Accepting, however, that Beijing must want local production, the rational move would be first to make components in the city, the executive says. Yet that would not be enough, he is quick to add: “The Chinese side will want to start with assembly, for face.”
When Beijing assembly of a Hawker Beechcraft model might begin is another issue. Since the sprawling state aeronautics group Avic so far seems not to be involved in the deal — another important point — the great bulk of aircraft-building expertise in the combined company will remain with Hawker Beechcraft’s managers.
Getting Chinese managers and skilled workers for local manufacturing will be one challenge — which could be alleviated by bringing Avic into the deal, as another Chinese GA manufacturing aspirant, Chengdu Helicopter, hopes to do.
Another challenge will be getting together the facilities and infrastructure in China, says another executive with experience in doing just that. “There are many elements,” that person says. “You need the plant, all its equipment, the workforce, the training. And what about a runway? Where can the facility be located? Beijing’s air traffic is so congested. Will the air traffic authorities cooperate?”
If land is needed for development, the Chinese city government can provide it. There are small airfields in rural areas attached to Beijing, and a new major airport is planned for the south of the city.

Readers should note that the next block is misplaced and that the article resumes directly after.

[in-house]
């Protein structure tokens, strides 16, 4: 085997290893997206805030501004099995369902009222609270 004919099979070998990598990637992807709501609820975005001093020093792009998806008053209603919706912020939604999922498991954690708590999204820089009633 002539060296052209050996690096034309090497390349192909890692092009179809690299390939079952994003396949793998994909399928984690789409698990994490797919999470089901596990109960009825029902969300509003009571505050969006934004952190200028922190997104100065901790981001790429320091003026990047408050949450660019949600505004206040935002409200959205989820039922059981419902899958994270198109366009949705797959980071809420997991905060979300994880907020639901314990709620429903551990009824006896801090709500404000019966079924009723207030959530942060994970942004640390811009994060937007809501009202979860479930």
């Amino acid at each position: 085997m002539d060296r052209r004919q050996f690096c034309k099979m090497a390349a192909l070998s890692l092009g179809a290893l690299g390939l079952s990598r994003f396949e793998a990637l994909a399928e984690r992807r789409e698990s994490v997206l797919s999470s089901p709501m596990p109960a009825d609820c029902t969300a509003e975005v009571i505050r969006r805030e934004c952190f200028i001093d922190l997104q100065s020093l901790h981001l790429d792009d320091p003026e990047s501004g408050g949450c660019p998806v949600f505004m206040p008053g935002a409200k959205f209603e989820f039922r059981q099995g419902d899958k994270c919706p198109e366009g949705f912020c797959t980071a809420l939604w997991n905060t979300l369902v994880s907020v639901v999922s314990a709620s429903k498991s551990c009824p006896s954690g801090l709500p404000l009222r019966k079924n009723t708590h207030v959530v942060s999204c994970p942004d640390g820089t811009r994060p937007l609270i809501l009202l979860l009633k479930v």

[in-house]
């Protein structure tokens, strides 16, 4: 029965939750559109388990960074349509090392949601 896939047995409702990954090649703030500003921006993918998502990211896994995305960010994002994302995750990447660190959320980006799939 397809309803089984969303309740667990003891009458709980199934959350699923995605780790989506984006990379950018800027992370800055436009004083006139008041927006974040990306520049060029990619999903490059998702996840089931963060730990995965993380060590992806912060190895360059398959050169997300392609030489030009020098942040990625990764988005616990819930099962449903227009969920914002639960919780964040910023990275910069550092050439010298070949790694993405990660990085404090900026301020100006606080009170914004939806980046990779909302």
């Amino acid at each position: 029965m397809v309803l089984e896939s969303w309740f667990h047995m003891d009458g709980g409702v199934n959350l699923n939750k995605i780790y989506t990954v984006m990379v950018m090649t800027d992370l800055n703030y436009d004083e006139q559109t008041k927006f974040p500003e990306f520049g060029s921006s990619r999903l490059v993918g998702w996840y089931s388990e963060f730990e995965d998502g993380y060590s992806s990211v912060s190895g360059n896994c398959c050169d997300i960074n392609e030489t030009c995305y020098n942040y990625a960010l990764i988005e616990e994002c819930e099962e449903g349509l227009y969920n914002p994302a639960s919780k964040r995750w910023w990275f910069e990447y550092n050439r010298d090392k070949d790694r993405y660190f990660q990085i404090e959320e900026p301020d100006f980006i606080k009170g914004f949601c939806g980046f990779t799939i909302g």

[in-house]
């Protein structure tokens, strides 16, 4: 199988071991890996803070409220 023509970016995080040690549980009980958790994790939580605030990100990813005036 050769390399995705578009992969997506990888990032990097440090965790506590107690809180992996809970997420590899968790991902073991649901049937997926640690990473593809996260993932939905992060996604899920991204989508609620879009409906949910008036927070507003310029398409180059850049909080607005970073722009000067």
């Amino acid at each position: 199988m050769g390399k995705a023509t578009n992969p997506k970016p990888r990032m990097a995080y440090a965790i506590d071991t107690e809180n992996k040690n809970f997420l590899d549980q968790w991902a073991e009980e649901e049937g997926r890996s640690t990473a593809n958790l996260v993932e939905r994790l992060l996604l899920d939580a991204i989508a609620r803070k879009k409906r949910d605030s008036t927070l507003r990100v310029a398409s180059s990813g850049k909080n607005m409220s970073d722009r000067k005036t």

Perhaps a bigger issue will be getting FAA certification for manufacturing in China, something that Cessna, too, must be facing as it seeks to finalize its deal in Chengdu.
The potential for business aviation in China was discussed for many years, with many years of disappointment. Then late last decade, sales to Chinese customers finally began rising quickly, partly in response to relaxed restrictions on the use of private aircraft. Hard on the heels of that, the air force, which largely controls China’s skies, accepted that low-altitude airspace could be opened progressively for private use, making helicopters and small private airplanes more attractive.
China likes to make what it uses, so the result has been a surge of interest in building GA aircraft, including business jets and helicopters. Tianjin had already shown how a city that had been an aerospace nobody could muscle its way into the industry. It now assembles helicopters and Airbuses, and will soon be turning out big space launchers. Zhuhai has since snagged the headquarters of Avic’s general aviation subsidiary, Caiga, while Chongqing is backing ambitious Chongqing Helicopter. Now Beijing, which has no major aircraft-making facilities despite being the national capital, is moving to take control of an important Western manufacturer.
Eventual Avic involvement in Hawker Beechcraft, especially through Caiga, cannot be ruled out. Caiga has been charged with making business aircraft of the size range that Hawker Beechcraft produces. And Avic is keen to get municipal funding for its new facilities, so Beijing’s money is a lure.